Screenwriters Ted Elliot and Terry Rossio swap sea stories on 'Pirates of the Caribbean: At World's End'
By Jake Rossen
When we last left effeminate, addle-brained Captain Jack Sparrow—portrayed with scenery-munching glee by Johnny Depp—the pirate was presumed trapped in the netherworld of Davy Jones' Locker, consigned to a fate that involves no end of torture, pathos and a steady diet of ragweed.
While Sparrow may not know his salvation is pending, Ted Elliot and Terry Rossio do.
The screenwriting team has penned all three of Disney's theme-park-turned-blockbuster "Pirates of the Caribbean" films, including May 25's "At World's End." And even though attempting to siphon hints about the grand finale is like sailing on sand, Wizard still attempted to make the scribes walk the proverbial plank.
As the film opens, with Depp's Sparrow imprisoned in a wasteland, cohorts "Will [Orlando Bloom] and Elizabeth [Kiera Knightley] arrive in Singapore in their quest to find and rescue him," offers the duo. (Elizabeth, fans may recall, actually trapped Sparrow on a doomed ship in order to avoid the wrath of the monstrous Kraken.) "The world is suffering at the hands of Lord Cutler Beckett, with Davy Jones on his side. Elizabeth is suffering from guilt, Will from jealousy. And everyone is suffering from the lack of Captain Jack Sparrow."
In "Dead Man's Chest," opposition was around every spin of the compass, with Lord Beckett (Tom Hollander) looking to eradicate piracy on the open seas and tentacle-chinned Davy Jones (Bill Nighy), who once raised Sparrow's ship, eager to settle their debt.
For "World's End," both Elliott and Russio maintain the villains may not be so easily spotted. "The fun of a pirate movie is to explore moral ambiguity," they muse. "Each character faces a moment of choice, where their actions could be taken as villainy. Our theme would place the main villain as having selfish pursuits unrestrained by right and wrong. That's a villain who can appear anywhere, from a pirate to a representative of the law."
One such ambiguous player is Sao Feng, an Asian pirate portrayed by Chow Yun-Fat ("Crouching Tiger, Hidden Dragon"). "He's the Pirate Lord of the South China Sea, one of the Nine Pirate Lords that make up the Brethren Court," explain the pair. He sees the end of the era of piracy coming, he see the final stand coming, and desires only to be on the winning side."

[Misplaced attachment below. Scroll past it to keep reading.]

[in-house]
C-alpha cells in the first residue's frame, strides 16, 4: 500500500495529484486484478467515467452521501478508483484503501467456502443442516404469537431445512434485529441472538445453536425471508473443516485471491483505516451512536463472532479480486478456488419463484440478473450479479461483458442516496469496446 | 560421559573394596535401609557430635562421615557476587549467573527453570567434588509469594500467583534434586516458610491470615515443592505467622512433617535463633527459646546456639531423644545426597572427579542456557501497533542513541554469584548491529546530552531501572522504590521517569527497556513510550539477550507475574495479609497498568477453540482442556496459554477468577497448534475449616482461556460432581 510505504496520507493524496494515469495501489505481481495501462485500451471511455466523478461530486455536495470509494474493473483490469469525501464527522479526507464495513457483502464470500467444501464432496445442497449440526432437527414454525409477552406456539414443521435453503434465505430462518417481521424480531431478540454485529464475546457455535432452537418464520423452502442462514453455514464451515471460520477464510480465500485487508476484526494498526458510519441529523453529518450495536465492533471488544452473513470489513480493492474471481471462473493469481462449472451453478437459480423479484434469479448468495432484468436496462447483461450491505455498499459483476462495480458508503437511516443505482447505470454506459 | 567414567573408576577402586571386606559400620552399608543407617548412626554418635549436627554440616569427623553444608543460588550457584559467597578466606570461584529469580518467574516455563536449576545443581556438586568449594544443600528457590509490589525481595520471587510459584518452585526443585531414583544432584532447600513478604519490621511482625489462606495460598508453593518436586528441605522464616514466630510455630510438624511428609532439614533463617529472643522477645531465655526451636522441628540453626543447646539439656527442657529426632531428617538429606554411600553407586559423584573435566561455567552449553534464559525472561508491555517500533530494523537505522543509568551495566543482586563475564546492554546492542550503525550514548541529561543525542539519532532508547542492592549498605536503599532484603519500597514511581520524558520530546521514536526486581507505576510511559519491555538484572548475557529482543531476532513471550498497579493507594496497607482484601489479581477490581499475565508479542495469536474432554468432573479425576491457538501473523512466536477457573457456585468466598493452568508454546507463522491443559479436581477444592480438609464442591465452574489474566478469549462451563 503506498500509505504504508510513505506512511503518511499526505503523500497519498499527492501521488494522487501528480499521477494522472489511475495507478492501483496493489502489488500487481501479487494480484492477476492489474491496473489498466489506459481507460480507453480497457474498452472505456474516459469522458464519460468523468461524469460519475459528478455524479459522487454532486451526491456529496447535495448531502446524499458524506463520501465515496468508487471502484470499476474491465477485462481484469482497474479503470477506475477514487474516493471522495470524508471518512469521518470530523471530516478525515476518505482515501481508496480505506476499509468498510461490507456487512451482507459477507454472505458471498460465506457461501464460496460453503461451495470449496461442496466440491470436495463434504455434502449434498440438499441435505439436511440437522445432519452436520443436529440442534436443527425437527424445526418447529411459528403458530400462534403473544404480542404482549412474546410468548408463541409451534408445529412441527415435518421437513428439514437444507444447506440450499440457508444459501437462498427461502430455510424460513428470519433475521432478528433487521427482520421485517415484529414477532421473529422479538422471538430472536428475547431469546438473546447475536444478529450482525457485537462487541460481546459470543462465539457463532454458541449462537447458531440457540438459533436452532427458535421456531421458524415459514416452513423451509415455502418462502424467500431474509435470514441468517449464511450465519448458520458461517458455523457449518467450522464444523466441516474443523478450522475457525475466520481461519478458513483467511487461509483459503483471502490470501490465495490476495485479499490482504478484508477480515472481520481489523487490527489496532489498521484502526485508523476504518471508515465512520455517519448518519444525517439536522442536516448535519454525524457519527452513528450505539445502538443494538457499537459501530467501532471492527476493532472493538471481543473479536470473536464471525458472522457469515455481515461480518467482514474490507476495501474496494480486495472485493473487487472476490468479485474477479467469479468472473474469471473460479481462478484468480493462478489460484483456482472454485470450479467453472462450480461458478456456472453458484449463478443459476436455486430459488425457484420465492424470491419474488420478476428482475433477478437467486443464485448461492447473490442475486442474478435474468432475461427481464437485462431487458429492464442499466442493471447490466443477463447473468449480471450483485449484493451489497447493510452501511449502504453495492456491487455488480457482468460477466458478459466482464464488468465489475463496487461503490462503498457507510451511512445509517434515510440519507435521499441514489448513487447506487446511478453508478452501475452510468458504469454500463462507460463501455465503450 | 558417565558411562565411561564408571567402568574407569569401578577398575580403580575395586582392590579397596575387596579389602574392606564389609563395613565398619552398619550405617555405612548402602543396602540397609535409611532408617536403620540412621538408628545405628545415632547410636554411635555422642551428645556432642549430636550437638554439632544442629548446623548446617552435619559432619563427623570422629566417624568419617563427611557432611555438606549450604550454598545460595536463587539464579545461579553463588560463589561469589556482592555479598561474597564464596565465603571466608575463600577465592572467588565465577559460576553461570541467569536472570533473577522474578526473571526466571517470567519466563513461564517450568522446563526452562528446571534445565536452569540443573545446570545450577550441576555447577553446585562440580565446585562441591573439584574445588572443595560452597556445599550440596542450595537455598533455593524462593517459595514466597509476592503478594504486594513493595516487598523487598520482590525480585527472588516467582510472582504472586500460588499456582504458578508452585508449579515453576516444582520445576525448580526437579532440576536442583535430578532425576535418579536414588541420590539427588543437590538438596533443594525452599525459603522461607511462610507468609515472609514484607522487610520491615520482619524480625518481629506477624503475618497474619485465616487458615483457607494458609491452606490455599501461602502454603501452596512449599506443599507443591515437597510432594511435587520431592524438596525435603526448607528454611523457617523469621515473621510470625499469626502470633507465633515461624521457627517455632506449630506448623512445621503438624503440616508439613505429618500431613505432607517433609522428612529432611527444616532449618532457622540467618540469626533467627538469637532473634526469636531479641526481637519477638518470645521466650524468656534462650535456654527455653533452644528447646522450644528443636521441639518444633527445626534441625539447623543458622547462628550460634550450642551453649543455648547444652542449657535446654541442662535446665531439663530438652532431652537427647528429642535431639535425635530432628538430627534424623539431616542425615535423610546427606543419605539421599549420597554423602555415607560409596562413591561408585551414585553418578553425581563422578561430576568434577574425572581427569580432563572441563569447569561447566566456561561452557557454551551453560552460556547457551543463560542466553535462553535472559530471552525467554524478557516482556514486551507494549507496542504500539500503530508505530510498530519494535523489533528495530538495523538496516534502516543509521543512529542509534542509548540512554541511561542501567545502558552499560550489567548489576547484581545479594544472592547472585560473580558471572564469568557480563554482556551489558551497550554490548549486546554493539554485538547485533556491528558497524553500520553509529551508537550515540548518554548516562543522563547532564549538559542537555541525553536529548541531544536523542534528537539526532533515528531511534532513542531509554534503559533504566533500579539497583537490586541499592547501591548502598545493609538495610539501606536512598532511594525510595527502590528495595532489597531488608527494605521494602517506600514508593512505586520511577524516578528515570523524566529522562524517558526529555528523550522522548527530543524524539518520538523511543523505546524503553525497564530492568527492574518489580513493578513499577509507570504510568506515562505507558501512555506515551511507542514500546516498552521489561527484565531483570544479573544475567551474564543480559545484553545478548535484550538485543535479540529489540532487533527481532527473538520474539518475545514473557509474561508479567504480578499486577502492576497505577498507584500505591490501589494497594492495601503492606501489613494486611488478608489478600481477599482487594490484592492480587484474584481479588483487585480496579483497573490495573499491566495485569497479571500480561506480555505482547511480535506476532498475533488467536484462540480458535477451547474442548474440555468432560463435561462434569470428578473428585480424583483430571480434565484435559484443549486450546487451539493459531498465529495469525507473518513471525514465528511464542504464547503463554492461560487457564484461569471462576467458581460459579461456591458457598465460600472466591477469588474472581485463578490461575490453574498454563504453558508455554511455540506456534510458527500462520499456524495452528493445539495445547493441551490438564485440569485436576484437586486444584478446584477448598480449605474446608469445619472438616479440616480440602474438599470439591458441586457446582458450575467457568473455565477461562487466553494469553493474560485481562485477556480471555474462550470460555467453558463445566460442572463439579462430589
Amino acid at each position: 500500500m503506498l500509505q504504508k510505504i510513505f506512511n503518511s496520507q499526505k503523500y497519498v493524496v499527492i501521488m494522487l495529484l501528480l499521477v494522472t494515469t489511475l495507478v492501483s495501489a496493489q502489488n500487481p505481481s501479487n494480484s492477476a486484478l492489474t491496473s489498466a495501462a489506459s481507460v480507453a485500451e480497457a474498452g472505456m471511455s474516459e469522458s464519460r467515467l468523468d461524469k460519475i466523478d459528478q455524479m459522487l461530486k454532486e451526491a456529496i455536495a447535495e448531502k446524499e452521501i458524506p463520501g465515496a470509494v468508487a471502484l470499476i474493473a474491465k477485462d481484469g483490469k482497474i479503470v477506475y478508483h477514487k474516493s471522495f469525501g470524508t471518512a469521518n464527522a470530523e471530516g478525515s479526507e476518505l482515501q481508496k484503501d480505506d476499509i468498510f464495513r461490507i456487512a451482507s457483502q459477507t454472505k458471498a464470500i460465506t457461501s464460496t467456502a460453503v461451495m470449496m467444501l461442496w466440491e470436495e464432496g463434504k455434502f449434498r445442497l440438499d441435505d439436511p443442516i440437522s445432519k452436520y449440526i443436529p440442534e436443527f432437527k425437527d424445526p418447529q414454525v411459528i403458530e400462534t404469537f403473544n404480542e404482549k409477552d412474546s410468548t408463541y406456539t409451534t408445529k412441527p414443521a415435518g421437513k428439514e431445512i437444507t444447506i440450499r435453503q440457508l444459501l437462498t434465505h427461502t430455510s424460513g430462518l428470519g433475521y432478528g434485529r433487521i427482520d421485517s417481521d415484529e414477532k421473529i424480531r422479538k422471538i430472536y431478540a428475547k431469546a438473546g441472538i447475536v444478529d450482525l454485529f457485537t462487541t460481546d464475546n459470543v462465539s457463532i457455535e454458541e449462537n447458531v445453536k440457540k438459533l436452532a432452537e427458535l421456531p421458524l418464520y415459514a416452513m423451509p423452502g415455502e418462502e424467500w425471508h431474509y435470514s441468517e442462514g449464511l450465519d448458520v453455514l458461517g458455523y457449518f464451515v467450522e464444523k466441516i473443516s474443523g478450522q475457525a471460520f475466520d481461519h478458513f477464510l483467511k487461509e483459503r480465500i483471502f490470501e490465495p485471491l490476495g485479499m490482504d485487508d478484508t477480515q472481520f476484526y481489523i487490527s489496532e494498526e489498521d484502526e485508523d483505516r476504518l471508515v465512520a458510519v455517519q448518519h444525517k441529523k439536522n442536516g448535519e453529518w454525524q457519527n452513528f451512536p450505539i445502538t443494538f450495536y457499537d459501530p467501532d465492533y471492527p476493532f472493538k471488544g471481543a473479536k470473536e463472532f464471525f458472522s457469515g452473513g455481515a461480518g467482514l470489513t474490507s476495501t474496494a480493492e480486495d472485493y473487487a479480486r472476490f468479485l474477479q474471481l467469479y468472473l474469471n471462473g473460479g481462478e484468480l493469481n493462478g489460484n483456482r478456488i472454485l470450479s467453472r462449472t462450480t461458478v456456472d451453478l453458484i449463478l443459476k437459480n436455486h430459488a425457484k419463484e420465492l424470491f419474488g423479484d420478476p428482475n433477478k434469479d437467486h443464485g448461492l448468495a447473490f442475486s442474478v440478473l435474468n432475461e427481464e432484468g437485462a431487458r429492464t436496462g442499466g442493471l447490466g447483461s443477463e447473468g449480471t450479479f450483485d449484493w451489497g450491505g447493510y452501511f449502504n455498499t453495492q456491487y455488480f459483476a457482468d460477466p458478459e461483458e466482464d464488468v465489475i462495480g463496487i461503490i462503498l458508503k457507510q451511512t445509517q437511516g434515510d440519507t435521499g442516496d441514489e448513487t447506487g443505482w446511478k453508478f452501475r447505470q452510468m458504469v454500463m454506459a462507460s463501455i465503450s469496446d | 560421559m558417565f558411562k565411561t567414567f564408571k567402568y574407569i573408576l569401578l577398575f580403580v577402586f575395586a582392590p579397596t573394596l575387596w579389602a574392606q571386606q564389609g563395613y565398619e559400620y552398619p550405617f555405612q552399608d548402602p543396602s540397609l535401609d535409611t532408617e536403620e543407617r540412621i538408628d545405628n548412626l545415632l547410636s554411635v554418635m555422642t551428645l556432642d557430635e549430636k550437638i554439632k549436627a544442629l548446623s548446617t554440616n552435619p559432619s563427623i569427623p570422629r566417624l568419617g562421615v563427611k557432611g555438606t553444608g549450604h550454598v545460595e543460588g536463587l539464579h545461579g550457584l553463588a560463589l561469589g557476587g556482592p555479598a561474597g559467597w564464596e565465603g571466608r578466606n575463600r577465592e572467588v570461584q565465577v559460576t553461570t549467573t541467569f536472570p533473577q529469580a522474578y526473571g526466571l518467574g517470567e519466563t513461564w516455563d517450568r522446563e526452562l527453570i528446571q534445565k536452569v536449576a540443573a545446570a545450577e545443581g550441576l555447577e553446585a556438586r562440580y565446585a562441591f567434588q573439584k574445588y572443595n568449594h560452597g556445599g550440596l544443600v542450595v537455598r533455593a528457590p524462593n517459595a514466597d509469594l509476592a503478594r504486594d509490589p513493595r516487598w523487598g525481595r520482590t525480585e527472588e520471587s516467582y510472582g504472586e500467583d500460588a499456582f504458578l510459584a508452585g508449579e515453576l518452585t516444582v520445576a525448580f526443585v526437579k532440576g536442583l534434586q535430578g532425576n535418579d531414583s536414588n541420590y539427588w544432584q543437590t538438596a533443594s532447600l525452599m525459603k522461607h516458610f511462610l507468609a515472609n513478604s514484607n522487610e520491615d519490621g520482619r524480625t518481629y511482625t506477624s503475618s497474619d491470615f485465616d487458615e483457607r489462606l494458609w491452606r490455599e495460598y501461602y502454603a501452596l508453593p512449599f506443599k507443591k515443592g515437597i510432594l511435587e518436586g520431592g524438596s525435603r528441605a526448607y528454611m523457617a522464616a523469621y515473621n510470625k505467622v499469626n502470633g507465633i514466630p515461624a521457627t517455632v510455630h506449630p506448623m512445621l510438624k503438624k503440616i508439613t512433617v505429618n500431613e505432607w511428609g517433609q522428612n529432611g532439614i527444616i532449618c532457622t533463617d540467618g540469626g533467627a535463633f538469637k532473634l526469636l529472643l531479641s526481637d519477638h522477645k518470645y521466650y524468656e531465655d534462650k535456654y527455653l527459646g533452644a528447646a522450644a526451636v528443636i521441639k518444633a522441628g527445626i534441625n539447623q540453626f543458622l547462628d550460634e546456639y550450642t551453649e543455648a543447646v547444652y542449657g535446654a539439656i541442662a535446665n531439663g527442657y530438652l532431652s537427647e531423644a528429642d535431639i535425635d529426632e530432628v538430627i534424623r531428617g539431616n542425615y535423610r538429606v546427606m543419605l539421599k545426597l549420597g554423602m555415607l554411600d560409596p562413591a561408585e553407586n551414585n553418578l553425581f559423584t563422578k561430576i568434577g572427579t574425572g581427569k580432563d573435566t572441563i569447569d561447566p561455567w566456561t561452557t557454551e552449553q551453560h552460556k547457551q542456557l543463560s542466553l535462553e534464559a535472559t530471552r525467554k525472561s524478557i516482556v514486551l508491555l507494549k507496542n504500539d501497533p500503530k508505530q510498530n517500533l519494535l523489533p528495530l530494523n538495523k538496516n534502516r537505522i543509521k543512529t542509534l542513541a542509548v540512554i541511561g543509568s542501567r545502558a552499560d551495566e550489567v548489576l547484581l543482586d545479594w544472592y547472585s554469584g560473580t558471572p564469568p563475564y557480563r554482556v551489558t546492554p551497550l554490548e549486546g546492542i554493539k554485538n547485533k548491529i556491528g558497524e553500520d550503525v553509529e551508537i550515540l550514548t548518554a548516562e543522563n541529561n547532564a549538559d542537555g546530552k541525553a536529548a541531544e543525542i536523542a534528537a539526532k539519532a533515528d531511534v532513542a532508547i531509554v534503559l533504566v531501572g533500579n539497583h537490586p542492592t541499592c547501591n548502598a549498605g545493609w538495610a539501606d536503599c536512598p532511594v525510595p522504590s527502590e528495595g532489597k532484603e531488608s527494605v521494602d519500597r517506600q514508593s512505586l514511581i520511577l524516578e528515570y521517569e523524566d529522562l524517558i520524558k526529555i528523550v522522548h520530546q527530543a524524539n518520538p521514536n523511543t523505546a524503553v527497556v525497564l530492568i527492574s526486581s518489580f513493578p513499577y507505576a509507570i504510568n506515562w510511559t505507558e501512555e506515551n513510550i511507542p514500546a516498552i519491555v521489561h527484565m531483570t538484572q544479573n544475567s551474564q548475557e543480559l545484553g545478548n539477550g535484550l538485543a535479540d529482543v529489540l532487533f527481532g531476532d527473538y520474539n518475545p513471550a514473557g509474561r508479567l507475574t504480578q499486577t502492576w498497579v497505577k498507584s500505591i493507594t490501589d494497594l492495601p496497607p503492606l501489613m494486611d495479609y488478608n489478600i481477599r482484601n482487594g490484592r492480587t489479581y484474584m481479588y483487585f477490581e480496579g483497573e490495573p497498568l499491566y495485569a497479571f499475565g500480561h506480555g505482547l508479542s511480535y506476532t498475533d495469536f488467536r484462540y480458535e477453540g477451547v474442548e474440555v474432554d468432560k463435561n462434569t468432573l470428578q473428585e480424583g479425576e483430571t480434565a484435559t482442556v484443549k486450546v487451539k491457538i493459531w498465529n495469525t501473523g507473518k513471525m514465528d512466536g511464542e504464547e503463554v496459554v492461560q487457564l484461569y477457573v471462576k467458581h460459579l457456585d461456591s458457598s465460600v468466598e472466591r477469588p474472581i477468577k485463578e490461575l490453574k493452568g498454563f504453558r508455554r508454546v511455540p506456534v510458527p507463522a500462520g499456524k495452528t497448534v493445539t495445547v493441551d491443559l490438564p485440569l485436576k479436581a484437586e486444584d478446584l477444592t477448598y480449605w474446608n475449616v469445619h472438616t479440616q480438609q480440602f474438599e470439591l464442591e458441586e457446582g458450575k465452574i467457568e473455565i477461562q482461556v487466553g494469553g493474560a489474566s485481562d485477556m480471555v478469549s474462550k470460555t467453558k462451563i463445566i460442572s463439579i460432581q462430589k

That goes double for Captain Barbossa (Geoffrey Rush), the ghostly apparition that terrorized Depp and company in the first film and returned at the climax of the second to possibly help find Sparrow.
"Geoffrey Rush is our secret weapon," the scribes proclaim. "His contribution was, we believe, vastly underrated on the first film. His character and his performance very much define the flavor of the series."
For the role of Captain Teague, a weather-worn pirate who may or may not be Captain Jack's father, producers indulged Depp's notion that Sparrow was based on Rolling Stones guitarist Keith Richards by actually casting the leathery rocker in the part. "We're not sure there is a 'father' role in the film. The role was written with Keith in mind. But the part, while small, is pivotal enough that if he wasn't available, it would have been re-cast."
Central to the franchise's success has been Teague's maybe-offspring, the braggadocio, skittish Sparrow. And despite the opinion of some of his shipmates, the anti-hero of "Pirates" is no sissy. "Jack Sparrow is in no way a coward," say the writers. "He may take a seemingly cowardly action merely in order to buy time. The secret to the Jack Sparrow character, what makes him powerful, is that the universe is ultimately on his side. Jack knows if he merely survives long enough, eventually the universe will come around and give him an opening. Then he pounces on it."
Sparrow's destiny is likely to lie in the open waters; for star-crossed lovers Will Turner and Elizabeth Swann, it may be on the altar. "We will say that both characters undergo transformations," tease Elliott and Rossio. "If you track them across all three movies, those two characters are the ones who change and grow the most."
And despite Sparrow's antics, "We've always felt Elizabeth is the real protagonist of the films."
With the players in motion, Elliott and Rossio turned to a crucial element of any summer movie experience: the expensive set pieces. "Whereas 'Dead Man's Chest' had several action sequences on land—the rolling water wheel, the bone cages—the major set pieces of 'At World's End' take place on the ocean." Expect to see ships in full action mode on water, along with the requisite swashbuckling: One sequence is rumored to take place between Sparrow and Jones on top of a crow's nest during a storm.
And what of a fourth film? "The final two films are designed to complete a trilogy," reply the writers. "A third sequel is dependent on too many factors to make any type of guess right now. It's not impossible to do a fourth film. A lot depends on whether…there is audience desire for more of these."
If the billion-plus dollars in box-office booty for the first two entries are any indication, our forecast is Captain Jack will be back.
Yes, you can expect a surge of POTC related stuff as we get closer to the premiere. Because you know which Captain Jack I really go for! [g] I am so excited about seeing this movie, I can hardly wait!
I may even write another POTC fic!